Therefore, you'll want to avoid using Core Graphics to redraw anything if you want to have the best performance. Cache what parts of the scene you can within CALayers or UIViews. Think about how older-style animation used cels to contain portions of the scene that they would move, instead of having animators redraw every single change in the scene.

You can easily get hundreds of CALayers to animate about the screen smoothly on modern iOS devices. However, if you want to do thousands of points for something like a particle system, you're going to be better served by moving to OpenGL ES for that and rendering using GL_POINTS. That will take much more code to set up, but it may be the only way to get acceptable performance for the "thousands of points" you ask about.

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So you mean use either CALayer or UIView to cache the pre-drawn image? If using UIView, do you mean doing a [[UIView alloc] init], and set its bounds, and then draw inside it using CGContextFillRect(context, CGRectMake(x, y, 1, 1));, and when inside drawRect, just show the pre-drawn image from that UIView object? Or, if using CALayer, what do you draw to? Do you draw into a CGImage and use self.layer.contents = (id) cgimage; to show it in drawRect? So you mean using UIView or CALayer will probably be faster than CGLayer? – Jeremy L May 28 '12 at 1:53
    
(the CGLayer method as described in developer.apple.com/library/mac/#documentation/graphicsimaging/… , for the comment "If you must draw to a buffer, use a layer instead of a bitmap graphics context.", "a graphics context associated with a video card might cache the layer on the video card, which makes drawing the content that’s in a layer much faster than rendering a similar image that’s constructed from a bitmap graphics context.") – Jeremy L May 28 '12 at 2:03

One fast method that allows both caching of graphics and modification of those cached graphics contents is a mash-up of your methods (1) and (3).

(1) Create your own bitmap-backed graphics context, draw to it, and later modify it at any time (incrementally add one point or thousands of points every now and then, etc.) as needed. Unfortunately it will be invisible, because there is no way to directly get any bitmap to the display on an iOS device.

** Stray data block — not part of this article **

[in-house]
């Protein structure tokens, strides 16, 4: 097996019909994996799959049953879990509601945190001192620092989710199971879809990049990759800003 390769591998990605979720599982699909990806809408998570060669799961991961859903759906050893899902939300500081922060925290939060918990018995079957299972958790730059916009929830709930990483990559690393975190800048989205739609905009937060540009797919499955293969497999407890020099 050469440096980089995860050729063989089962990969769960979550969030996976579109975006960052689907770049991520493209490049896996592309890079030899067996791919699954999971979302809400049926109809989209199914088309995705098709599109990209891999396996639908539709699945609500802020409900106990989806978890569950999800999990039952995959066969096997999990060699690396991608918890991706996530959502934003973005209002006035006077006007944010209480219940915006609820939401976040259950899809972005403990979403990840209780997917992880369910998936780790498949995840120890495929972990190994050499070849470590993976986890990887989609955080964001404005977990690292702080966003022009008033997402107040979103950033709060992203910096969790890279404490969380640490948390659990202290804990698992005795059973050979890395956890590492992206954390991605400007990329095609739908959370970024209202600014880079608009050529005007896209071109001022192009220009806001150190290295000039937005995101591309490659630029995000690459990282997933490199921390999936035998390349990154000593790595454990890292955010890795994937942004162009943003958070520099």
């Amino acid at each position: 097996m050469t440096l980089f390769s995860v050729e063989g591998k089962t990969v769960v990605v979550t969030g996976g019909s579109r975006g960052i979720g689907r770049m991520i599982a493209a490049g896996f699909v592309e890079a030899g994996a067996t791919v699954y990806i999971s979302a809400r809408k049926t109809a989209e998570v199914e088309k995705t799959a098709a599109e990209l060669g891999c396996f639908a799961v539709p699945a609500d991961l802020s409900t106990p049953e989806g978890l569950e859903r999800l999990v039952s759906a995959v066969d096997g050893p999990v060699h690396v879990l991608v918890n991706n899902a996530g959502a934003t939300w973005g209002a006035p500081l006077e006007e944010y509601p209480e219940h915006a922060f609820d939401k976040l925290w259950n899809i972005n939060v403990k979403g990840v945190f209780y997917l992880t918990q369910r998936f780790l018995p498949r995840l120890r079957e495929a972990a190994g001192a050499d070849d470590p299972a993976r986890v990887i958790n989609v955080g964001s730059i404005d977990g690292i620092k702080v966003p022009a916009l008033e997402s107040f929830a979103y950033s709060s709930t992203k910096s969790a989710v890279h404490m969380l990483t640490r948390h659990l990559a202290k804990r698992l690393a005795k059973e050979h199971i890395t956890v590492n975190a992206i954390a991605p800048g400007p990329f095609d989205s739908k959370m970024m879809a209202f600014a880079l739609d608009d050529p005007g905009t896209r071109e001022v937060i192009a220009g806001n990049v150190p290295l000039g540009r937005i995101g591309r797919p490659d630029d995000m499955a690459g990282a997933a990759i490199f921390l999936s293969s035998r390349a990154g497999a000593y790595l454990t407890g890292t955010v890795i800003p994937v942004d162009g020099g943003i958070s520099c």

So, in addition,

(3) at some frame rate (60 Hz, 30 Hz, etc.), if the bitmap is dirty (has been modified), convert the bitmap context into a CGImage and assign that image to the contents of a CALayer. That will convert and copy your entire bitmap's memory to the GPUs texture cache (this is the slow part). Then use core animation to do whatever you want with the layer (flush it, composite it, fly it around the window, etc.) to display the texture made out of your bitmap. Behind the scenes, Core animation will eventally let the GPU throw a quad using that texture onto some composited window tiles which will eventually be sent to the devices display (this description probably leaving out a whole bunch of stages in the graphics and GPU pipelines). Rinse and repeat as needed in the main UI run loop. My blog post on this method is here.

There is no way to partially modify the contents of an existing GPU texture in use. You either have to replace it with a complete new texture upload, or composite another layer on top of the texture's layer. So you will end up keeping double the memory in use, some in the CPUs address space, some in the GPU texture cache.

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is method (2) not as fast? Is CALayer more likely cached on GPU than CGLayer? – Jeremy L May 28 '12 at 7:20
    
iOS devices do not have graphics cards. – hotpaw2 May 28 '12 at 7:42
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I thought it is built into the chip.... A4, A5, A6, and each says its graphics power is N times better than the previous one... – Jeremy L Sep 17 '12 at 18:29